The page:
A Lot or a Little?
What you will—and won't—find in this movie.
No one is unredeemable: We all have goodness and decency inside of us somewhere. Your choices make you who you are, and you can choose to do good/be better every day. One person's act of good can create a ripple effect. A subplot addresses the dangers of misusing social media.
Positive Role Models
Jacob Marley's operation uses teamwork to save one soul per year. The Ghost of Christmas Present is perseverant in trying to get through to Clint and help him become a better person. Clint is funny, successful, charismatic, and, initially, quite mean, but the entire story is about people's ability to change. Kimberly is kind, and Owen is a loyal brother and uncle.
The two stars are White men, but there's lots of racial and gender representation in supporting and background roles. The story's two romantic leads are middle-aged, reflect body diversity, and are from different racial backgrounds. A Black woman is a talented corporate executive.
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Violence & Scariness
A vehicle strikes a person, but it's presented in a way that's more likely to inspire laughs than alarm. Slapstick humor, including falls, being lifted by the crotch, and literal slaps across the face. Some creepy images, but they're quickly shown to be theatrics. It's implied that a teen dies by suicide, and there are sad scenes involving a character with a terminal illness (which leads to parent/child separation).
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Sex, Romance & Nudity
Flirtation, kissing, innuendo.
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Frequent use of strong language, including "ass," "balls," "bitch," "crap," "dammit," "d--k," "diddle," "dumb," "piss," "pr--k," "screw it," "s--tty," "stupid," "suck it," and "what the hell." Middle-finger gesture. Lots of insults, like "dingus."
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Products & Purchases
Apple products. Product placement is winked at, with Sephora as the sponsor, although the store and its products aren't actually highlighted.
Drinking, Drugs & Smoking
A negatively portrayed character is referred to as a drunk and is seen holding a glass, implying alcohol is in it. Jokes about a beer and an adult offering a child a Negroni.
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Parents Need to Know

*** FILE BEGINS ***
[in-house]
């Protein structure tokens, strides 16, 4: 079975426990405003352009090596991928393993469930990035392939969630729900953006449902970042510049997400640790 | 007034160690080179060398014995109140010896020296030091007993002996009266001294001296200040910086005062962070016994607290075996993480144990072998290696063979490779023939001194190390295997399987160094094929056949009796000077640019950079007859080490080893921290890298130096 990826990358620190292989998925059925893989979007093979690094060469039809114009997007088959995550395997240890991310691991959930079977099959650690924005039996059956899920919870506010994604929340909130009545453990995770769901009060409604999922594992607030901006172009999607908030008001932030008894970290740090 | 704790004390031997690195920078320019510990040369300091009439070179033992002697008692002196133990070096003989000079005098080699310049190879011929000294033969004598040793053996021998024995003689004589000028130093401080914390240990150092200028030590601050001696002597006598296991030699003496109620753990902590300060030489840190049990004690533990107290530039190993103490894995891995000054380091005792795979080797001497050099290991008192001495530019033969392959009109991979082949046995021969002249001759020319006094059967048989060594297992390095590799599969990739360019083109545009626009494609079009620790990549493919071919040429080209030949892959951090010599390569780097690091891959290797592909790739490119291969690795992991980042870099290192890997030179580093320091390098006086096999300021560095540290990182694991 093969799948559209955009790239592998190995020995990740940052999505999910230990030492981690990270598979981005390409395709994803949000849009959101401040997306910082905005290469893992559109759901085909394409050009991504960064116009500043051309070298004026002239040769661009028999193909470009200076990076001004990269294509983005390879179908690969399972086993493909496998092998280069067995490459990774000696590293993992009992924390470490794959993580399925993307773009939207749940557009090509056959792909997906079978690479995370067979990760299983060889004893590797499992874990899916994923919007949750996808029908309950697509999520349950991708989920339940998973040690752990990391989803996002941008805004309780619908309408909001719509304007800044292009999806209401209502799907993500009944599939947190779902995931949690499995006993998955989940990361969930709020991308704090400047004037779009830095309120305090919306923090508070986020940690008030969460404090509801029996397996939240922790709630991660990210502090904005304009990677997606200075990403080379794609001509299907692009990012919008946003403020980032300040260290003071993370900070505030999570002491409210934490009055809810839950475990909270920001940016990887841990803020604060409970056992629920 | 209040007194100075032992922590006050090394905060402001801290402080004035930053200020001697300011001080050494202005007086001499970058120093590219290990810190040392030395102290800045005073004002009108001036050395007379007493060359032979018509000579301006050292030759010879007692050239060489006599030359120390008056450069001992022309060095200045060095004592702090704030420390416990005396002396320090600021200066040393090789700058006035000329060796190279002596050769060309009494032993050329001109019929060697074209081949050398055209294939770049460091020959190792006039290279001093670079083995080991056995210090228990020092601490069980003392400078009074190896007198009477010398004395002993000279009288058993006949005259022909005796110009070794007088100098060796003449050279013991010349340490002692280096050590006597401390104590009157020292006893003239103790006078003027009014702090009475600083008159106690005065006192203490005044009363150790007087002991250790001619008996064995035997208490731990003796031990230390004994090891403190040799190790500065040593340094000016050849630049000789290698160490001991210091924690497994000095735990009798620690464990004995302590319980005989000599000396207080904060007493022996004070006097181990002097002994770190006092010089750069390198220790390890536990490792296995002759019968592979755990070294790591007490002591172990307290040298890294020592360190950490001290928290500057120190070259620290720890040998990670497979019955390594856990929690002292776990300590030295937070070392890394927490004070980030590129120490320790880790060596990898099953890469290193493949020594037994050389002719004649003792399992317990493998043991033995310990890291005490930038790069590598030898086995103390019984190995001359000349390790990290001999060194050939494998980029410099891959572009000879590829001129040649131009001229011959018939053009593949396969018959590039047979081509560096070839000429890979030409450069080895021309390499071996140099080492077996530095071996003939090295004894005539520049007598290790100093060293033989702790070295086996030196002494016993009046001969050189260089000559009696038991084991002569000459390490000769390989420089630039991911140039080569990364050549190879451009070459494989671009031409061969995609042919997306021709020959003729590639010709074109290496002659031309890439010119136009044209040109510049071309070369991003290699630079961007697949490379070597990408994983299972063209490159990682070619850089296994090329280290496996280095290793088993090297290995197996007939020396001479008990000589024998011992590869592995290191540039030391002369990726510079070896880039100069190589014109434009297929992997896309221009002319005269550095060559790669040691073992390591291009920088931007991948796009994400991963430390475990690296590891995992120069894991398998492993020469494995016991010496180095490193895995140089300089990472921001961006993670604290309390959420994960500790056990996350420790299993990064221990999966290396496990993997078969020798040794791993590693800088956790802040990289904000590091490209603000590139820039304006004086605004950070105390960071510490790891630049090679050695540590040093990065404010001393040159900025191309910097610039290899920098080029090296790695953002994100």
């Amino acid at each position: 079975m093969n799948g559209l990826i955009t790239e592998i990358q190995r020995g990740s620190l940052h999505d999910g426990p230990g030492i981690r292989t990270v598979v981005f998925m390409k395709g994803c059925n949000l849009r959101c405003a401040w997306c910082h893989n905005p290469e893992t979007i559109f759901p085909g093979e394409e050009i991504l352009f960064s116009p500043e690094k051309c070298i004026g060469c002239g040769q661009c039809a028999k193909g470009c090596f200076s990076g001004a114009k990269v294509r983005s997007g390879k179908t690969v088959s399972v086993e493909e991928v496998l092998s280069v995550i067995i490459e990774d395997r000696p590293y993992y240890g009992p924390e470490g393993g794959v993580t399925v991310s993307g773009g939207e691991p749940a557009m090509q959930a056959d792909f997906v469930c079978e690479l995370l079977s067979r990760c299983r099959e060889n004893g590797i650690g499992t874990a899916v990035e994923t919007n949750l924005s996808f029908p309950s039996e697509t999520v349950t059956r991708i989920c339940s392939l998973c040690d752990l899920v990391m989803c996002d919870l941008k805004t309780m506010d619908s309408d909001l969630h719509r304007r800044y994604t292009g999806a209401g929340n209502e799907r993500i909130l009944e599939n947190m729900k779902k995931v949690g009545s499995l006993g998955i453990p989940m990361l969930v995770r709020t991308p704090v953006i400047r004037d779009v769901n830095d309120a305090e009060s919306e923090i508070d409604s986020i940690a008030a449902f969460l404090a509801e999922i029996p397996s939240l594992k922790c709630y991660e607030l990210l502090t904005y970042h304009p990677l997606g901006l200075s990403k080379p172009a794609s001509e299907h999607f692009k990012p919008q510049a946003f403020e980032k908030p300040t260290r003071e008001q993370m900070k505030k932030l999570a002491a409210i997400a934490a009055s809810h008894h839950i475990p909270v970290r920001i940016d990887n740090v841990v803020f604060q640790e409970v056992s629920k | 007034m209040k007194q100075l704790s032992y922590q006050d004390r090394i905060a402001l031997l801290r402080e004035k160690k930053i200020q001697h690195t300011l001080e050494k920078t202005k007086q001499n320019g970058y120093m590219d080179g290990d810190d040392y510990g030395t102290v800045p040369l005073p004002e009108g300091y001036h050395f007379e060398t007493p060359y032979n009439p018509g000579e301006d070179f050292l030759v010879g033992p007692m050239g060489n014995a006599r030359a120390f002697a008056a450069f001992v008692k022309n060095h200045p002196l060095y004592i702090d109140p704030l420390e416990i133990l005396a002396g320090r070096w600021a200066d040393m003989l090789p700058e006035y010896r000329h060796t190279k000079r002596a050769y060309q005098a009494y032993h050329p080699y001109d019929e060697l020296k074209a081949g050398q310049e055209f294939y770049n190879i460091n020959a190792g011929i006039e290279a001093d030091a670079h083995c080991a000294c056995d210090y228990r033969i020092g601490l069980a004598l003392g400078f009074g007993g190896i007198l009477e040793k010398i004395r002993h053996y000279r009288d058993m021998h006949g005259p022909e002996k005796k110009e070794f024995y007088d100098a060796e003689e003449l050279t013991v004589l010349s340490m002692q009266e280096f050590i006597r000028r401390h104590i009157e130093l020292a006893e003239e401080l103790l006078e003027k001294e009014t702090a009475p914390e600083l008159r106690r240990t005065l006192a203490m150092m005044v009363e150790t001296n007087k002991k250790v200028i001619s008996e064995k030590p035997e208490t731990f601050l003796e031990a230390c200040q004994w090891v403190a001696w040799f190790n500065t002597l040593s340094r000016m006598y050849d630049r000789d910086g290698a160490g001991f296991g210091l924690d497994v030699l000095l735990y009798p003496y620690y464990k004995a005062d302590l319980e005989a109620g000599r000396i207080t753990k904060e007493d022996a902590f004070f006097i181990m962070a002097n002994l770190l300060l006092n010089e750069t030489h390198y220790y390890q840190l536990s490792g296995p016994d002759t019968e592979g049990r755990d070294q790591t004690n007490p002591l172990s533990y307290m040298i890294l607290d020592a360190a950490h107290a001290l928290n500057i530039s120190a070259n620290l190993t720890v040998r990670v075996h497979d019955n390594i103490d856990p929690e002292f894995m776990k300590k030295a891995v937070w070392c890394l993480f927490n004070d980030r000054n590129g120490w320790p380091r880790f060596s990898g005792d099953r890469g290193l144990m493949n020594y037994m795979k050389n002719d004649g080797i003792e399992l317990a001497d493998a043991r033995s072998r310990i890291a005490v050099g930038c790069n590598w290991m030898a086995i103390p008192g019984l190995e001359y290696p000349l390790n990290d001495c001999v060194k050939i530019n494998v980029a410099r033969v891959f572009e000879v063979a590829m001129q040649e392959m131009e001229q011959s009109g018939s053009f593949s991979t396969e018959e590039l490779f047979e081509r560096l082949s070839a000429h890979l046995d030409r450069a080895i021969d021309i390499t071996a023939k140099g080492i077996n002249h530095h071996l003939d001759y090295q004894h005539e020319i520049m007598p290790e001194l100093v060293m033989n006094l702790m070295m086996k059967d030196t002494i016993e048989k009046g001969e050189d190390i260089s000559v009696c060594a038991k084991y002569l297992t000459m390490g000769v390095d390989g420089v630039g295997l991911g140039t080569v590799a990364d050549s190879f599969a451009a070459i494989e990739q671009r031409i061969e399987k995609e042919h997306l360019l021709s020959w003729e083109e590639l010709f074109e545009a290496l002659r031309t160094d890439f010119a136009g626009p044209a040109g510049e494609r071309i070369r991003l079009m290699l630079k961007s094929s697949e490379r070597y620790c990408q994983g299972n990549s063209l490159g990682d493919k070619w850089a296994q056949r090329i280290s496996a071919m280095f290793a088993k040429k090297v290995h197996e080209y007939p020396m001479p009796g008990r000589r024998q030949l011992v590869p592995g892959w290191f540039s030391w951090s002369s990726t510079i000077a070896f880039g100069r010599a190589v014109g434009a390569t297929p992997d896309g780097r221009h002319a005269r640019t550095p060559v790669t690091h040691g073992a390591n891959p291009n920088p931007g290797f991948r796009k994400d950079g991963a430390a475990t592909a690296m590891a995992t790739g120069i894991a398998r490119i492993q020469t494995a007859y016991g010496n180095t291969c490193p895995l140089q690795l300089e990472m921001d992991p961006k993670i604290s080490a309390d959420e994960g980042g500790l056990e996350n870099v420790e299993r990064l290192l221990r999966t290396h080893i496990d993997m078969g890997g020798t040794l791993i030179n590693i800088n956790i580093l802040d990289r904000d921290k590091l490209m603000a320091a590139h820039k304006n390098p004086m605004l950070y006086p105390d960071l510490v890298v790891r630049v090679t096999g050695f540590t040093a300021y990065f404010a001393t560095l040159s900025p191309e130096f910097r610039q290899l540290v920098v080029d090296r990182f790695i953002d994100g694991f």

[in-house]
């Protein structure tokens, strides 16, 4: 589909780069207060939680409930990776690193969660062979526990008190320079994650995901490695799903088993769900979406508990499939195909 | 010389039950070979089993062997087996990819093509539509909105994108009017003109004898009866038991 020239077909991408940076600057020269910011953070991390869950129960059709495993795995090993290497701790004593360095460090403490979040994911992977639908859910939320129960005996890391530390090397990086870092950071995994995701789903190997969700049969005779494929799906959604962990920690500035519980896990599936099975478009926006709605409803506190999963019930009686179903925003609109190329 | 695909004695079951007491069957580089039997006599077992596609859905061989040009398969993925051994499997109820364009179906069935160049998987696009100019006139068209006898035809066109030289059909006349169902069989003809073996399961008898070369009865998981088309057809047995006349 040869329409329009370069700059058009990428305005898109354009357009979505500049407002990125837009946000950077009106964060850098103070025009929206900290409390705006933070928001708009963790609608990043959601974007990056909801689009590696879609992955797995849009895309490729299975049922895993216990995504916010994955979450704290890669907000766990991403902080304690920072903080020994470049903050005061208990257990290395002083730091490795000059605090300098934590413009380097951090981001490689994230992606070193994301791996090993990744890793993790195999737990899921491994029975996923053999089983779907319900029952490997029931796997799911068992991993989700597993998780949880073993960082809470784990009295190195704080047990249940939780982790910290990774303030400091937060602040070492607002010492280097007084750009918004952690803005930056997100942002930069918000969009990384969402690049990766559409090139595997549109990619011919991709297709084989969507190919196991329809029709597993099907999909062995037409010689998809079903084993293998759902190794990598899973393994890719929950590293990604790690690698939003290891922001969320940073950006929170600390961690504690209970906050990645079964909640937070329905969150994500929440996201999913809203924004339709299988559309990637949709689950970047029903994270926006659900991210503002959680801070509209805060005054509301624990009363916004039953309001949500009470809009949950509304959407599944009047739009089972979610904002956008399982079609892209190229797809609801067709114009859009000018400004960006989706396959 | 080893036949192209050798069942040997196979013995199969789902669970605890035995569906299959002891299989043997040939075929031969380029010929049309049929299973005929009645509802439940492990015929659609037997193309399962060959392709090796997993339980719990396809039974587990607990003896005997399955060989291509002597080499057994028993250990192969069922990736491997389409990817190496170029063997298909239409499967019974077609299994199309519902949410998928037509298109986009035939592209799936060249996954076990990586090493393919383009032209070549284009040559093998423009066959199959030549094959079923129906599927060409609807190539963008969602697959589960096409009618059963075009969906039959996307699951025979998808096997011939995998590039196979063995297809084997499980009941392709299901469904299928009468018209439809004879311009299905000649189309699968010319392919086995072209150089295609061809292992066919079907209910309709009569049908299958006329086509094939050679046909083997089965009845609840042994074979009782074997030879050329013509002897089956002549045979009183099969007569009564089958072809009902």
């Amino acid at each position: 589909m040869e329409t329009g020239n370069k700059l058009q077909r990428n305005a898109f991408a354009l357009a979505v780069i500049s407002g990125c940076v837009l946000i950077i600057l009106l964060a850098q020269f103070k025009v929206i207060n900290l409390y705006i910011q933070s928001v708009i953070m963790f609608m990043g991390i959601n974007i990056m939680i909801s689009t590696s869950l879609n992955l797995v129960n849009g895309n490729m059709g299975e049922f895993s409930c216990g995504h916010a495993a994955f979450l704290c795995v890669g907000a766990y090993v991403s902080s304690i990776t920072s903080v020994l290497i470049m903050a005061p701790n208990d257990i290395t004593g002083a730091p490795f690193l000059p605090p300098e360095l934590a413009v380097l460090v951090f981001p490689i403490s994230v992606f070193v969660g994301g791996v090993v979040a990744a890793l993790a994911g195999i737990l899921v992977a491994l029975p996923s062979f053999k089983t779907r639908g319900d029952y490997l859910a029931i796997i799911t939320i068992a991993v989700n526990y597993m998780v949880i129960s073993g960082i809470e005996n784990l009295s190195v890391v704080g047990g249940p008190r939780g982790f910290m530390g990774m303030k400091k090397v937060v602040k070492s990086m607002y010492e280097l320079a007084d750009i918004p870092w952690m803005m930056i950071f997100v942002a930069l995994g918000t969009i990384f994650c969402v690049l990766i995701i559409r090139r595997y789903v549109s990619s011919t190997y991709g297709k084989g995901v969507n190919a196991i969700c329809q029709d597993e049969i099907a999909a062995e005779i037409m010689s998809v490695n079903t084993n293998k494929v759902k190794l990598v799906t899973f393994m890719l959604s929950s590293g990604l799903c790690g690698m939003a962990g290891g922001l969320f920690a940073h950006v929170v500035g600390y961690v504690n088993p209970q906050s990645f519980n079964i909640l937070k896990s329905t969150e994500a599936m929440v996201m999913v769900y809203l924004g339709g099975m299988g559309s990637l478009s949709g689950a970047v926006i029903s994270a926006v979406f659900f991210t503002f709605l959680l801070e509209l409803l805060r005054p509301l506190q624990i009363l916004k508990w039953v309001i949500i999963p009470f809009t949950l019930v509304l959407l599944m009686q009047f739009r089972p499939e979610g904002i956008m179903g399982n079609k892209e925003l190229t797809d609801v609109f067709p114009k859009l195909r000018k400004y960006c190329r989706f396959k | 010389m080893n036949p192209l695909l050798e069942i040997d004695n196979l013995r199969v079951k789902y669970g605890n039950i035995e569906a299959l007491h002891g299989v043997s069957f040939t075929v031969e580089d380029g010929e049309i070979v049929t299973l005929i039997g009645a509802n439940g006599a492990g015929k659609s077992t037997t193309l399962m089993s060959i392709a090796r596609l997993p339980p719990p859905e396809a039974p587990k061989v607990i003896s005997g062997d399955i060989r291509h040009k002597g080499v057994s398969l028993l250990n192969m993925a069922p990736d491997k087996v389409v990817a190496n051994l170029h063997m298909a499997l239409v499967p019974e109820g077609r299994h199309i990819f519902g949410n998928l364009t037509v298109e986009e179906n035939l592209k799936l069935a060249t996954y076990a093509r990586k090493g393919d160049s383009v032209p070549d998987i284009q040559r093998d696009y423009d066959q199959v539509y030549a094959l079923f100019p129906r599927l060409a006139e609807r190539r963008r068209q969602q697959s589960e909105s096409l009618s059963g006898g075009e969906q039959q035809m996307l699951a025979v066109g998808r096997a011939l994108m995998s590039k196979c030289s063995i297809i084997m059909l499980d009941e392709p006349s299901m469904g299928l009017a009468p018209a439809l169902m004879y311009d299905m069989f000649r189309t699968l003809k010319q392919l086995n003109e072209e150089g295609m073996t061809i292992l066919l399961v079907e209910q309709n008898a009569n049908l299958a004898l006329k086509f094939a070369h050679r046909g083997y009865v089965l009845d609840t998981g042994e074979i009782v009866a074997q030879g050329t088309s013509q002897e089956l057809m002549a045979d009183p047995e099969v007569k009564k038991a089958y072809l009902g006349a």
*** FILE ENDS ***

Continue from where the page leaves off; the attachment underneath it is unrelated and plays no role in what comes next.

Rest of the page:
Parents need to know that Spirited is a creative musical comedy based on Charles Dickens' classic holiday story A Christmas Carol. This take on the redemption tale flips the script on Marley & Co. by coming at the story from the ghosts' perspective. Although most of the humor is aimed at adults, many kids love stars Ryan Reynolds and Will Ferrell, and there's a memorable subplot about a 12-year-old and the dangers of misusing social media. Other themes include teamwork and perseverance. Expect a few creepy moments with the ghosts (and the suggestion of a death by suicide), but given that it's all presented within the context that their appearance is an elaborate production, scares are quickly subdued. There's also plenty of slapstick humor, a bit of innuendo, and a wide assortment of saucy language and inventive insults, including "s--t," "diddling," "d--king," "dingus," and "pr--k") -- a 19th century putdown even gets its own hilarious song and dance number. A negatively portrayed character is referred to as a drunk and is seen holding a glass, with the implication that alcohol is in it. A romantic subplot involves kissing and flirting and features actors in their 50s, which automatically makes them nontraditional love interests. To stay in the loop on more movies like this, you can sign up for weekly Family Movie Night emails.
Is It Any Good?
For families looking to watch something together over the holidays, this musical comedy is a gift. Getting tweens and teens to watch ye olde A Christmas Carol (at least in its classic 1951 iteration) isn't always easy. But Charles Dickens knew what was what, and his story is one for the ages -- which is exactly why filmmakers try to reinvent it for modern audiences every few years. Spirited nails the 2020s, delivering on viewers' desire for fresh content with humor that skewers everything we hate about what we've become while giving us hope that we can be better. As Clint Briggs, Reynolds is delicious and vicious, embodying the way social media has molded many people into quippy, attractively filtered trolls slinging hot takes while watching the likes rack up. Ferrell's Ghost is, as ever, a goofy man-child whose vulnerability is always showing, allowing viewers to access their own self-doubts and acknowledge their own inner lives. And co-star Octavia Spencer represents the part of us that knows that, while our own road is paved with good intentions, perhaps we wander off of it sometimes, even if, if we're honest, we did know better.
Turning "a carol" into a musical makes good sense, at least for kids who expect a more literal payoff from the title. Of course, not everyone loves a musical, and those viewers are represented by boss Jacob Marley's (Patrick Page) recurring exasperation when the singing starts (it's not really productive, after all). But the lyrics in the original songs from Oscar- and Tony-winning tunesmiths Benj Pasek and Justin Paul (La La Land, The Greatest Showman) are funny, meaningful, and sometimes poignant. Even with a too-long run time, Spirited offers a fun family holiday offering that even includes a few references to the reason for the season.
Did we miss something on diversity?
Research shows a connection between kids' healthy self-esteem and positive portrayals in media. That's why we've added a new "Diverse Representations" section to our reviews that will be rolling out on an ongoing basis. You can help us help kids by suggesting a diversity update.